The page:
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Vacating a California dissolution (divorce) judgment under Code of Civil Procedure section 473(d)

Vacating a California dissolution (divorce) judgment under Code of Civil Procedure section 473(d) on the grounds that there was no valid service of summons is the topic of this blog post. Also discussed is the alternative ground of vacating the judgment under Family Code section 2122(f) for failure to comply with the disclosure requirements set forth in the California Family Code.

Code of Civil Procedure section 473, subdivision (d) states that, “The court may, upon motion of the injured party, or its own motion, correct clerical mistakes in its judgment or orders as entered, so as to conform to the judgment or order directed, and may, on motion of either party after notice to the other party, set aside any void judgment or order.”

The law in California is settled that a judgment is void if the court lacked jurisdiction over a party in cases where there was no valid service of summons.

If a judgment is void, there is no time limit mentioned for a party to file a motion to set aside the void judgment under subdivision (d) of section 473 as a California Court of Appeal has held in a recent case that section 473, subdivision (d) allows a trial court to set aside a void judgment without mentioning any time limit.

A default and judgment entered where there was no valid service of process violates due process as the other party was deprived of the opportunity to participate in any way prior to default and judgment being entered.

And as to the failure to comply with the disclosure requirements it should be stressed that the California Family Code requires that parties comply with certain disclosure requirements. A preliminary declaration of disclosure must be served in every case pursuant to Family Code § 2104.  The preliminary declaration of disclosure cannot be waived under any circumstances.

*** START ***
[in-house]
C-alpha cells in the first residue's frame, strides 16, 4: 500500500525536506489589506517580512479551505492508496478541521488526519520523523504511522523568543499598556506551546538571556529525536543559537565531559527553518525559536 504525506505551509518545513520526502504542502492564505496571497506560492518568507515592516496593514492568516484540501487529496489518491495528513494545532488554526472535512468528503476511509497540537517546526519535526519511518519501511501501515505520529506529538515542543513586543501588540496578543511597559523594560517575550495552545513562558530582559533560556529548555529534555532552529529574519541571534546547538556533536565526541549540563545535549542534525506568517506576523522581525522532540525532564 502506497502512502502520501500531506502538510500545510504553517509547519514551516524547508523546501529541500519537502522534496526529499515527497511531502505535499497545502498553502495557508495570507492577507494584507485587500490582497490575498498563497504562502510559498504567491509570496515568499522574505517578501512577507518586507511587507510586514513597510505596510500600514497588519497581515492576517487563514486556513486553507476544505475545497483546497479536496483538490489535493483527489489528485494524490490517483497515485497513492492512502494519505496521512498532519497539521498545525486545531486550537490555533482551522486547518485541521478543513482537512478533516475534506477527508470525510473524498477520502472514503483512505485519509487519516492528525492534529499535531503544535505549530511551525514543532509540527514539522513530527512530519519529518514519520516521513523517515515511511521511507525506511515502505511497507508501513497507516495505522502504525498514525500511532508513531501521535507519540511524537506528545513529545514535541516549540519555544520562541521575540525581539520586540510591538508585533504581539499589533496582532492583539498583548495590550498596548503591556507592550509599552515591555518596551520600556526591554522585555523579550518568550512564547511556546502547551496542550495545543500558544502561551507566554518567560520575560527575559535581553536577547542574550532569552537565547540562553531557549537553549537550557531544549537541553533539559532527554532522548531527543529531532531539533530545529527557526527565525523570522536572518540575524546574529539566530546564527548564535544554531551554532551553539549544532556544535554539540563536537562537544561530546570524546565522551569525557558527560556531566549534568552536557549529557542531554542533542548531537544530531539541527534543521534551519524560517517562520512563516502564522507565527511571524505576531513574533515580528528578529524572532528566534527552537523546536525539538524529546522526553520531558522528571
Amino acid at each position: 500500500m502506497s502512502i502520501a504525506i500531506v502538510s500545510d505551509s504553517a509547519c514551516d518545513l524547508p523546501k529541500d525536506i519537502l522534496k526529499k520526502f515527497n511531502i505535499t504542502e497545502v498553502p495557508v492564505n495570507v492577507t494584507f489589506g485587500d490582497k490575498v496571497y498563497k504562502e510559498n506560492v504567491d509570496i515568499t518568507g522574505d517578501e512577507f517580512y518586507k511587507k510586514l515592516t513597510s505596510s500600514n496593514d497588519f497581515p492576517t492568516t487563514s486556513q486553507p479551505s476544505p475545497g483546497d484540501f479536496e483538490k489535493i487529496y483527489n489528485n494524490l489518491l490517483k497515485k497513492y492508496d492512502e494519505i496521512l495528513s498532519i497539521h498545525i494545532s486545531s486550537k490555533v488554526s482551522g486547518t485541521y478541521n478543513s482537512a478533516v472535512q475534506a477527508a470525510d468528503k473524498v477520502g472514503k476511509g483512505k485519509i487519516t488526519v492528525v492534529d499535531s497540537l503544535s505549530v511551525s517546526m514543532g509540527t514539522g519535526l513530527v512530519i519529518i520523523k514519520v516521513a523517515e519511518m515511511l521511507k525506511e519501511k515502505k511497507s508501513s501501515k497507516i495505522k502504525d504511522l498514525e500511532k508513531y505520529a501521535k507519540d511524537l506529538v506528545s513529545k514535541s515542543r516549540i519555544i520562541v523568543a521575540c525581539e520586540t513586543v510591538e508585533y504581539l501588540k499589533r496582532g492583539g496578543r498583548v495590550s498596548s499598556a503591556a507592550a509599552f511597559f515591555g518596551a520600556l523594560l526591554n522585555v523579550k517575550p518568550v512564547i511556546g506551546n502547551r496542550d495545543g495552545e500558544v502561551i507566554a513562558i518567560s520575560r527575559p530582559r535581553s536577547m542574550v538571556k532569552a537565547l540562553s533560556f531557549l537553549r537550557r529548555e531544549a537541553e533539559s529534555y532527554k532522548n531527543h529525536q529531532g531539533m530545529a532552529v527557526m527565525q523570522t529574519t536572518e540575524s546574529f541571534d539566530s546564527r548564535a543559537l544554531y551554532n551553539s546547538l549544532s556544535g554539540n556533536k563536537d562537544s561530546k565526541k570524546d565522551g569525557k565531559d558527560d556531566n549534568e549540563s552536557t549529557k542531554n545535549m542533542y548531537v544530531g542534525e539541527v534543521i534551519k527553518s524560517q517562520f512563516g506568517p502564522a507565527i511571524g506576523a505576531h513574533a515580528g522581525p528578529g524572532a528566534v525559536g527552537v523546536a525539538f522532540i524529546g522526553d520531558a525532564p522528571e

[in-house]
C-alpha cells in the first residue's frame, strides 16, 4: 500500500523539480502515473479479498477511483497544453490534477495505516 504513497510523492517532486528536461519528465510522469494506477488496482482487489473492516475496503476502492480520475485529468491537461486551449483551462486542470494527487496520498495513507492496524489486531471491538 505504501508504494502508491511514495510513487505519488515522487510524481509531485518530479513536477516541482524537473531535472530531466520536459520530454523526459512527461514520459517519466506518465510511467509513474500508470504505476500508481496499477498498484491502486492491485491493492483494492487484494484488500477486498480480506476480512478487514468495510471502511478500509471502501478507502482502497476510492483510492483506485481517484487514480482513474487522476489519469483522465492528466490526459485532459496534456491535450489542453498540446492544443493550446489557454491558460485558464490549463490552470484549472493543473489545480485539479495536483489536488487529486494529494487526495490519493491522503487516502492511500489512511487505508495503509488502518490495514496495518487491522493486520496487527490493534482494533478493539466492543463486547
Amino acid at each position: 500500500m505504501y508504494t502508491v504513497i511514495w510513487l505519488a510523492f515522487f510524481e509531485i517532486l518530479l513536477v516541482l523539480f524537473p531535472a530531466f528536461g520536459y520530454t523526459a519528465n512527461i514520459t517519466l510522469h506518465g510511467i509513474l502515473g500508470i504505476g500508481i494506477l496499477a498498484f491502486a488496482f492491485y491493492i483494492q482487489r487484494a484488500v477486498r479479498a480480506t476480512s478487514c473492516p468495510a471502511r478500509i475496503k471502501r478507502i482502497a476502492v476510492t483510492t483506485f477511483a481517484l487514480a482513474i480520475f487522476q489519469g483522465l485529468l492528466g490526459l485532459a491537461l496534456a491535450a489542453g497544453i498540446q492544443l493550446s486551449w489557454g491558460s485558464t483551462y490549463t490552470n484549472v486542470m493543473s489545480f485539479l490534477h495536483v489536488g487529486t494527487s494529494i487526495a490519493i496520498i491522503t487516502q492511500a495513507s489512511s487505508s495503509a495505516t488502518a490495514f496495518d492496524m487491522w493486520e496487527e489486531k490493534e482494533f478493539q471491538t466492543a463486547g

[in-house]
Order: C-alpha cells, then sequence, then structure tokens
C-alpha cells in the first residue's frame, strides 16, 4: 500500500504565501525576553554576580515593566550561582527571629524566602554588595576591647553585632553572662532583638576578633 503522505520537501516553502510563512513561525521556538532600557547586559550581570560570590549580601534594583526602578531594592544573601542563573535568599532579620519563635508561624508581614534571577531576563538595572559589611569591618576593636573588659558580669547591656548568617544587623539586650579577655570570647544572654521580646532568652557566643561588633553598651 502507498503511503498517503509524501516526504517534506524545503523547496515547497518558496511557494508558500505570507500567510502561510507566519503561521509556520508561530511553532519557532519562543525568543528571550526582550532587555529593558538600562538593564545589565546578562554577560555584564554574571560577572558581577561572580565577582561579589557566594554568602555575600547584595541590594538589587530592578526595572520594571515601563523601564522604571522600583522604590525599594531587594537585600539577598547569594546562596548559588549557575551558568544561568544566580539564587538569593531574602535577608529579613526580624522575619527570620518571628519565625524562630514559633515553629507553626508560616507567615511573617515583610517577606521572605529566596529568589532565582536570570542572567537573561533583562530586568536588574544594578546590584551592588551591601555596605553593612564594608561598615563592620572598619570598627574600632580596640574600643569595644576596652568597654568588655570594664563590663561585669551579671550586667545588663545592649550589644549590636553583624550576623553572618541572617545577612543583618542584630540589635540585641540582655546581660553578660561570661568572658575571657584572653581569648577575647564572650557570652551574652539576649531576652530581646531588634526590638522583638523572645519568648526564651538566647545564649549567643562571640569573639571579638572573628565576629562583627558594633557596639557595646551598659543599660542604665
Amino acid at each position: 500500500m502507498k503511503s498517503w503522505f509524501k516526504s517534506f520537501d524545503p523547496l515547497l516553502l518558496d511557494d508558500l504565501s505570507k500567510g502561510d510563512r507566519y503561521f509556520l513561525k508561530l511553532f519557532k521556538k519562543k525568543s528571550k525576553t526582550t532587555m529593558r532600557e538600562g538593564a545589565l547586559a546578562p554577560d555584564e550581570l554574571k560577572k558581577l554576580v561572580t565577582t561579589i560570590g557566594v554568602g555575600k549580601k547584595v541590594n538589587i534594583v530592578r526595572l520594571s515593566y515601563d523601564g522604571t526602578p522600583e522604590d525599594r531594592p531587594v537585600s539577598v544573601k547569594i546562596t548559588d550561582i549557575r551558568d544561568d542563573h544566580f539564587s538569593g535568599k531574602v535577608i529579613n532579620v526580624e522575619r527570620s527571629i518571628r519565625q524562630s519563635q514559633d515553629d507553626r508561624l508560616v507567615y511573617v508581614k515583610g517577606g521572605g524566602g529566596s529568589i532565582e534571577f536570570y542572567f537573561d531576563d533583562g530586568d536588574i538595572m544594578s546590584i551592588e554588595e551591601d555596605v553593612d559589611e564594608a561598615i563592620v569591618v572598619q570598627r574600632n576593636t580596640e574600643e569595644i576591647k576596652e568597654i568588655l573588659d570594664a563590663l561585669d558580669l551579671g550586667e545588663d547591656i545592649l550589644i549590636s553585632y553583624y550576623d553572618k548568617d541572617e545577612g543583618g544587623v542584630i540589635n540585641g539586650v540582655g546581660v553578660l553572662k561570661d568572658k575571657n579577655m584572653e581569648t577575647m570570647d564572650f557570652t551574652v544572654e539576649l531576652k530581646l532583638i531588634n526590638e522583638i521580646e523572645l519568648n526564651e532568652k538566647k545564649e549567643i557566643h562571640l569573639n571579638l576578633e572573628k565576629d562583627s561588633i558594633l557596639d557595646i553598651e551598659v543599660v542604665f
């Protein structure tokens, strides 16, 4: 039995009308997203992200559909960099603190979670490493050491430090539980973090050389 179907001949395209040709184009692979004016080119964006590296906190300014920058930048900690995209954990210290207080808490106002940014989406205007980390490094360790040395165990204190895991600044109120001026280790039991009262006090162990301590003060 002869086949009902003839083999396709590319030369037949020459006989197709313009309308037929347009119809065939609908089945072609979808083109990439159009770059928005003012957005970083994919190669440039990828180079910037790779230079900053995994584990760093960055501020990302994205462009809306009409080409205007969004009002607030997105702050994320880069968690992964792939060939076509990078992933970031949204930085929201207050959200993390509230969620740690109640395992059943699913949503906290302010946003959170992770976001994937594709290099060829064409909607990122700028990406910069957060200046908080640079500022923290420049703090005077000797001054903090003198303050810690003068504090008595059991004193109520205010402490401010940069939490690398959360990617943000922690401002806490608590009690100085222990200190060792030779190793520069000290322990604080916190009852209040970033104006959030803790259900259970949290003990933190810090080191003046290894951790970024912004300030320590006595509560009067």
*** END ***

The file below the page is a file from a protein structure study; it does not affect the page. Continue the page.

Failure of a party to comply with this disclosure requirement requires that the judgment be set aside.

A final declaration of disclosure is not required in a default judgment case pursuant to Family Code § 2110. In all other cases a final declaration of disclosure is required unless both parties mutually waive the final declaration of disclosure. See Family Code § 2105.

Family Code § 2107(d) states that, “If a court enters a judgment when the parties have failed to comply with all disclosure requirements of this chapter, the court shall set aside the judgment. The failure to comply with the disclosure requirements does not constitute harmless error.”

However there are time limitations on requesting that a judgment be vacated as Family Code § 2122(f) states that a Judgment may be set aside for, “Failure to comply with the disclosure requirements of Chapter 9 (commencing with Section 2100) An action or motion based on failure to comply with the disclosure requirements shall be brought within one year after the date on which the complaining party either discovered, or should have discovered, the failure to comply.”

Attorneys or parties in California who would like to view a portion of a sample points and authorities in support of an order to show cause or notice of motion to vacate a divorce judgment under Code of Civil Procedure section 473(d) and Family Code section 2122(f)  can see below.

 

Attorneys or parties in California that would like more information on a California divorce litigation document package containing over 45 sample documents including a motion to vacate judgment under Code of Civil Procedure section 473(d) and Family Code section 2122(f) can use the link shown below.

California divorce litigation document package

The author of this blog post, Stan Burman, is a freelance paralegal who has worked in California and Federal litigation since 1995.

Follow the author on Twitter at: https://twitter.com/LegalDocsPro

If you enjoy this blog post, tell others about it. They can subscribe to the author’s weekly California legal newsletter by visiting the following link:  http://freeweeklylegalnewsletter.gr8.com/

Copyright 2013 Stan Burman. All rights reserved.

<strong>DISCLAIMER:</strong>

Please note that the author of this blog post, Stan Burman is NOT an attorney and as such is unable to provide any specific legal advice. The author is NOT engaged in providing any legal, financial, or other professional services, and any information contained in this blog post is NOT intended to constitute legal advice.

The materials and information contained in this blog post have been prepared by Stan Burman for informational purposes only and are not legal advice. Transmission of the information contained in this blog post is not intended to create, and receipt does not constitute, any business relationship between the author and any readers. Readers should not act upon this information without seeking professional counsel.

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